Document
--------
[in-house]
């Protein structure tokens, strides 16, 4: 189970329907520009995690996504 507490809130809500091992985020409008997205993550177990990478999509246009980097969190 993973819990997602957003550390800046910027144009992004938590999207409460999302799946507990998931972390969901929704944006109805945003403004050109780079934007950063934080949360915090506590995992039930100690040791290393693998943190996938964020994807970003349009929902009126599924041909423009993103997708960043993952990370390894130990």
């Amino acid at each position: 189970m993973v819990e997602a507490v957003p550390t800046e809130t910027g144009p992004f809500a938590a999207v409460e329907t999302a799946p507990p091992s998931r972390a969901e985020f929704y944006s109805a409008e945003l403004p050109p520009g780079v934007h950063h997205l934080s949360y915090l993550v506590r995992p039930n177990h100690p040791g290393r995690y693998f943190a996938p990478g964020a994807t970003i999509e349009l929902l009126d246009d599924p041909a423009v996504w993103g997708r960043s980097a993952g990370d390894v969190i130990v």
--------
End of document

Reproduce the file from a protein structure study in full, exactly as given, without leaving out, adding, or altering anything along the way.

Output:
[in-house]
């Protein structure tokens, strides 16, 4: 189970329907520009995690996504 507490809130809500091992985020409008997205993550177990990478999509246009980097969190 993973819990997602957003550390800046910027144009992004938590999207409460999302799946507990998931972390969901929704944006109805945003403004050109780079934007950063934080949360915090506590995992039930100690040791290393693998943190996938964020994807970003349009929902009126599924041909423009993103997708960043993952990370390894130990």
């Amino acid at each position: 189970m993973v819990e997602a507490v957003p550390t800046e809130t910027g144009p992004f809500a938590a999207v409460e329907t999302a799946p507990p091992s998931r972390a969901e985020f929704y944006s109805a409008e945003l403004p050109p520009g780079v934007h950063h997205l934080s949360y915090l993550v506590r995992p039930n177990h100690p040791g290393r995690y693998f943190a996938p990478g964020a994807t970003i999509e349009l929902l009126d246009d599924p041909a423009v996504w993103g997708r960043s980097a993952g990370d390894v969190i130990v």